Some years ago I read a piece in a magazine (I believe it was called Quinto Lingo) in which a student was trying to grasp this exasperating thing called English.  He would read the sentence that began, “He says...”  and he would say “says,” as though the word rhymed with “rays.”  And his teacher would correct him by saying “sez.”  So when he read about the sun’s rays later he said the “sun’s rez.”  And his teacher would scream, “Rays!”  And he would think about her saying, “He sez” just a moment before and the mystery of English grew even deeper, when a word spelled quite the same now was pronounced as “raise.”  The piece concluded by saying "it sure pays to pez attention,” or something like that.
     Other languages do not have that kind of problem.  Russian, for example is so highly regular, that spelling is almost never a problem.  If you can pronounce the word, you can spell it.  And while I am not exactly sure, I believe that Russian does not have homophones (witch, which, etc.) as we do in English.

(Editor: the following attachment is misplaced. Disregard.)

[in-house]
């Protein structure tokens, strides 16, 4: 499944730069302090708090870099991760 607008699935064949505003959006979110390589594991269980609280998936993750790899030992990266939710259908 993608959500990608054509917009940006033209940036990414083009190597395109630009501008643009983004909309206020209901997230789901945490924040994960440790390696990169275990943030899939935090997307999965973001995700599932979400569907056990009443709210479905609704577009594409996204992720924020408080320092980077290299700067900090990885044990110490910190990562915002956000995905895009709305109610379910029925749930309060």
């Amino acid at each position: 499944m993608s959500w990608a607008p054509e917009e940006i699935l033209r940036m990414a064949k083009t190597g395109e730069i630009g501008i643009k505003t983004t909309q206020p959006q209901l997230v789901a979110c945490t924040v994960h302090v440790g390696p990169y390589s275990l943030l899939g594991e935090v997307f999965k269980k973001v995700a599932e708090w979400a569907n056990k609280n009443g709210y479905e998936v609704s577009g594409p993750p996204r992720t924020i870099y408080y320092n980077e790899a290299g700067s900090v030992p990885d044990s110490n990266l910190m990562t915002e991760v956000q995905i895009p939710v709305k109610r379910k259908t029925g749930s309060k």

A friend of mine, who spoke a bit of Russian, went into a restaurant with his family.  The hostess asked him if he had a reservation.  He told her that he did not have a reservation.  She said, “If you give me your name I can write it down and we’ll call you when we have a table ready for you.”  He seemed to think that was agreeable.  So he said, “My name is Myagki Znak Irkratkoija.”  The hostess blanched.  “What did you say your name was?”  He repeated, “My name is Myagki Znak Irkratkoija.”  She said, “Er, ah, h..how do you spell that?”  He said, “It’s spelled just like it sounds.”  What makes this funny to English-speakers is the wild impossibility of that tongue-twister name ever being spelled “just like it sounds.”  But almost every native Russian speaker could spell those words without any trouble (Note: please excuse my poor transliteration of the Russian here).